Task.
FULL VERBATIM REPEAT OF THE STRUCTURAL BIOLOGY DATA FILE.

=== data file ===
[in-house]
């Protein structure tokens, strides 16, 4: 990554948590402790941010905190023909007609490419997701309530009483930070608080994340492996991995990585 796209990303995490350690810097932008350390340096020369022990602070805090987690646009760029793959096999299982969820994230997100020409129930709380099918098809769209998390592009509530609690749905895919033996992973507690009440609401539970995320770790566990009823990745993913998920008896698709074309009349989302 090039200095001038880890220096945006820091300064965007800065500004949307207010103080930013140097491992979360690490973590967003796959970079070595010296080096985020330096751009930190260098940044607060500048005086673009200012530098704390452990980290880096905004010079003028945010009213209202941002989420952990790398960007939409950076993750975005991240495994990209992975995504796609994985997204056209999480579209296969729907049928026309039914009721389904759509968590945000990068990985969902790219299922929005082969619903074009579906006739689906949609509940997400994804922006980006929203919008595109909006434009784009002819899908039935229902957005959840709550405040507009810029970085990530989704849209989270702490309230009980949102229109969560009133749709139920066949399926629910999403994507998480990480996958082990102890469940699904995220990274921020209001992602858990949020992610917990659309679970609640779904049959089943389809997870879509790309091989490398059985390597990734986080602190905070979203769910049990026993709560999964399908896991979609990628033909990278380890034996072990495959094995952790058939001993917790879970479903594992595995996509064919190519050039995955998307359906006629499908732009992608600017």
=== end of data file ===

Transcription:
[in-house]
């Protein structure tokens, strides 16, 4: 990554948590402790941010905190023909007609490419997701309530009483930070608080994340492996991995990585 796209990303995490350690810097932008350390340096020369022990602070805090987690646009760029793959096999299982969820994230997100020409129930709380099918098809769209998390592009509530609690749905895919033996992973507690009440609401539970995320770790566990009823990745993913998920008896698709074309009349989302 090039200095001038880890220096945006820091300064965007800065500004949307207010103080930013140097491992979360690490973590967003796959970079070595010296080096985020330096751009930190260098940044607060500048005086673009200012530098704390452990980290880096905004010079003028945010009213209202941002989420952990790398960007939409950076993750975005991240495994990209992975995504796609994985997204056209999480579209296969729907049928026309039914009721389904759509968590945000990068990985969902790219299922929005082969619903074009579906006739689906949609509940997400994804922006980006929203919008595109909006434009784009002819899908039935229902957005959840709550405040507009810029970085990530989704849209989270702490309230009980949102229109969560009133749709139920066949399926629910999403994507998480990480996958082990102890469940699904995220990274921020209001992602858990949020992610917990659309679970609640779904049959089943389809997870879509790309091989490398059985390597990734986080602190905070979203769910049990026993709560999964399908896991979609990628033909990278380890034996072990495959094995952790058939001993917790879970479903594992595995996509064919190519050039995955998307359906006629499908732009992608600017």